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Mysterious Magnetic Pulses at Midnight on Mars – and More

Mysterious Magnetic Pulses at Midnight on Mars – and More 94

“The InSight fluxgate magnetometer has detected magnetic pulsations on the surface of Mars for the first time. The observations have implications to the wave sources in the induced magnetosphere and whether and how these waves can reach the surface.”

That type of report coming from your local police would cause some concern. Coming from the EPA or the military, it would be a cause for worry. Coming from Mars … it’s a mystery, but it’s definitely a sign of job security for space engineers. At the latest joint meeting of the European Planetary Science Congress and the American Astronomical Society, a NASA gave a presentation on findings by the Mars InSight lander, including the startling revelation that it has been detecting mysterious long pulsations at the Martian midnight. In addition, another presentation reveals that it found strange electrical signs that may be coming from a 2.5-mile-thick layer under the surface that just might be water. Finally, the InSight and its engineers are celebrating because the lander received an Emmy! Wait, what?

Mysterious Magnetic Pulses at Midnight on Mars – and More 96

Artist depiction of InSight on the Martian surface (NASA/JPL)

“The nighttime continuous pulsations found by IFG are unexpected because they are distinct from what are typically observed on the Earth’s surface at the same local time. On the other hand, we have not found the Mars counterparts for many types of geomagnetic pulsations well known in Earth studies. We speculate that the observed magnetic pulsations by InSight to date are associated with fluctuations in the induced magnetotail and on the magnetospheric boundary. Under this scenario, the distinct field and plasma environment at Mars raises interesting questions about how these oscillations propagate through the magnetosphere and ionosphere and reach the surface.”

IFG is the InSight FluxGate, the magnetometer measuring the strength and variations of the surface magnetic field at the InSight landing site on the planet’s equator. The National Geographic story on the conference highlights the importance of InSight providing for the first time a surface analysis of Martian magnetism, which will help scientists determine why Mars lost its protective magnetic and perhaps reveal some warning signs as to if and when Earth might lose its own field. And why do these pulses happen at midnight?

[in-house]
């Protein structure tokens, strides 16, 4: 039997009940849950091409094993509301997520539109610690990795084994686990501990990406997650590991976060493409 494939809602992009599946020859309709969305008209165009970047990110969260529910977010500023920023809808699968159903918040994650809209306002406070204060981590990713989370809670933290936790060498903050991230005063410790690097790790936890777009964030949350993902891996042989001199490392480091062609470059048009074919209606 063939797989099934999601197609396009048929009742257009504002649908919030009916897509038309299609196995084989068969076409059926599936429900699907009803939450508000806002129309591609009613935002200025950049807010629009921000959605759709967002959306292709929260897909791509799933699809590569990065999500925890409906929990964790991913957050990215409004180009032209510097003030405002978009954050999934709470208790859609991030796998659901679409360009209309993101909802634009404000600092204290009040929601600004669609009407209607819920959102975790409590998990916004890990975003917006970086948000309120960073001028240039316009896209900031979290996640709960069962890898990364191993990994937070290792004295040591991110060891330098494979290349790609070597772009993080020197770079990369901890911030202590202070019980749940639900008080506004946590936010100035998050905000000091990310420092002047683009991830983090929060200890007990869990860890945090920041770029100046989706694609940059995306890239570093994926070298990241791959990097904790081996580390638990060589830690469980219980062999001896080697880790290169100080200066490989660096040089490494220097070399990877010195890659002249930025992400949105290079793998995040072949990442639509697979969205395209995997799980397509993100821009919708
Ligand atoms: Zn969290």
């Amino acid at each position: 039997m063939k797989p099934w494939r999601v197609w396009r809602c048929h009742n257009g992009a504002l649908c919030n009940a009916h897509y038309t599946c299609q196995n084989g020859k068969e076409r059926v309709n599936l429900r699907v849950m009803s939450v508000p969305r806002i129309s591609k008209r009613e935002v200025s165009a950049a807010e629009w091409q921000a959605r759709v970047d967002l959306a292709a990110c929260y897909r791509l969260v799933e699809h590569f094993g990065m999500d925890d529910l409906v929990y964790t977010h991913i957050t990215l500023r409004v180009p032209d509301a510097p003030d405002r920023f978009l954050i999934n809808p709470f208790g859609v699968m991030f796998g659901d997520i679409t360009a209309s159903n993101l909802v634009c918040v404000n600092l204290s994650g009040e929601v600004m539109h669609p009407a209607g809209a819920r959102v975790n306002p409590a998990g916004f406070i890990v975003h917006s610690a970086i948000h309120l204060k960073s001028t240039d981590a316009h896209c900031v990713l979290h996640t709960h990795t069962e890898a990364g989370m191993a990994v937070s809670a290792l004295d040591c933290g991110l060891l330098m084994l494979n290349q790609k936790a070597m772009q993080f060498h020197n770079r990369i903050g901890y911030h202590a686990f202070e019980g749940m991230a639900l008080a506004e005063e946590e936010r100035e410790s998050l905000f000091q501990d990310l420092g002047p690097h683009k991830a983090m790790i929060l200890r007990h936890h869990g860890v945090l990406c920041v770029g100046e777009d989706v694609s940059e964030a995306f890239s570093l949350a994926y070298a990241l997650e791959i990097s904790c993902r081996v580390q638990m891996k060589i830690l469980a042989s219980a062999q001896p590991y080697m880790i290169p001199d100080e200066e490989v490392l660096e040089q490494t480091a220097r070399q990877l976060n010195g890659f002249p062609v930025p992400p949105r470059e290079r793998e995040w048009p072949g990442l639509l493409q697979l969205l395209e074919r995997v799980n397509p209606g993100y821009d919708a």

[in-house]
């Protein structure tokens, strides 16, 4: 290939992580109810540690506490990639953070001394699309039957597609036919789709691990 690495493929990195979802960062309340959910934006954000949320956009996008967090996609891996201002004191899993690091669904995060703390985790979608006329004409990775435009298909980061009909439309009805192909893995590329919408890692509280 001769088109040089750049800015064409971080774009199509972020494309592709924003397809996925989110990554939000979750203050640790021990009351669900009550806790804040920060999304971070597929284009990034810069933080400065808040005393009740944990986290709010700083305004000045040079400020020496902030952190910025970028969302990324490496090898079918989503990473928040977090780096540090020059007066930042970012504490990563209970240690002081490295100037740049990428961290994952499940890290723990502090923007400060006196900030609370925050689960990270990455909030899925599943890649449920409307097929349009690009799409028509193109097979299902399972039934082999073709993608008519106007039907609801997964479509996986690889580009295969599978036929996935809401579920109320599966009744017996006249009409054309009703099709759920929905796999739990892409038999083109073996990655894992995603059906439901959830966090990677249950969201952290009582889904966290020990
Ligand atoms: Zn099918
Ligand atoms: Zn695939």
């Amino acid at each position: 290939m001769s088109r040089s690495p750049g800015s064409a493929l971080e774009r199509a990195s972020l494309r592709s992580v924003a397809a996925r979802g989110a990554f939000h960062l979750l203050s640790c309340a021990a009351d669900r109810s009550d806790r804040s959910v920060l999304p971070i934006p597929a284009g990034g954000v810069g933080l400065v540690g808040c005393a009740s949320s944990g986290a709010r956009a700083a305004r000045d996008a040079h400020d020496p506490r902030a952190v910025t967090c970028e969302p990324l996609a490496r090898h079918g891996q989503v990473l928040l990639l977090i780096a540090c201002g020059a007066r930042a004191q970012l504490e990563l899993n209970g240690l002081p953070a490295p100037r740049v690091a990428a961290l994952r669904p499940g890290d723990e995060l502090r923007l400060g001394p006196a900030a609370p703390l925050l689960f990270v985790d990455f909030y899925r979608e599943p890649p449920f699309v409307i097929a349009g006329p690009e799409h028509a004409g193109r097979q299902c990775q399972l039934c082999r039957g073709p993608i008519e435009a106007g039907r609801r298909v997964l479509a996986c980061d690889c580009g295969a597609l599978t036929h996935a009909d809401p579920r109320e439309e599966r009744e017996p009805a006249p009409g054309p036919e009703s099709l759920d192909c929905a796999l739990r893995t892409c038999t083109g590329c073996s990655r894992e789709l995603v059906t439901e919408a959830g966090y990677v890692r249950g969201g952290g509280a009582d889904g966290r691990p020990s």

National Geographic covered the second big story from InSight – it picked up magnetic signals from beneath the Martian surface that resemble those on Earth that indicate the presence of water … lots of water. That would bean that somewhere no deeper than 62 miles (100 km) is an aquifer or perhaps even a layer of water that can be drilled to from anywhere on Mars. Unfortunately, InSight’s drill only reaches 16 feet, so the first Martian well belongs to a future probe. If InSight is correct, it won’t need a diving rod.

What about the Emmy?

Oh, yeah. In a special presentation prior the big Emmy Awards show, the Academy of Television Arts & Sciences gave NASA the Outstanding Original Interactive Program award for its coverage of the Insight Lander’s entire life from conception to landing and beyond, using TV, social media and other methods to keep the world informed and involved with this exciting project.

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When does the InSight show come on?

“Congrats to those who contributed to the news, web, education, television and social media coverage of this landing on the Red Planet.”

Does it sound like NASA Administrator Jim Bridenstine is more excited about the Emmy than InSight’s discovery of mysterious midnight magnetic pulses and a potential planet-wide water supply? Of course he is! InSight is never coming back to Earth so he gets to keep the statue in his office.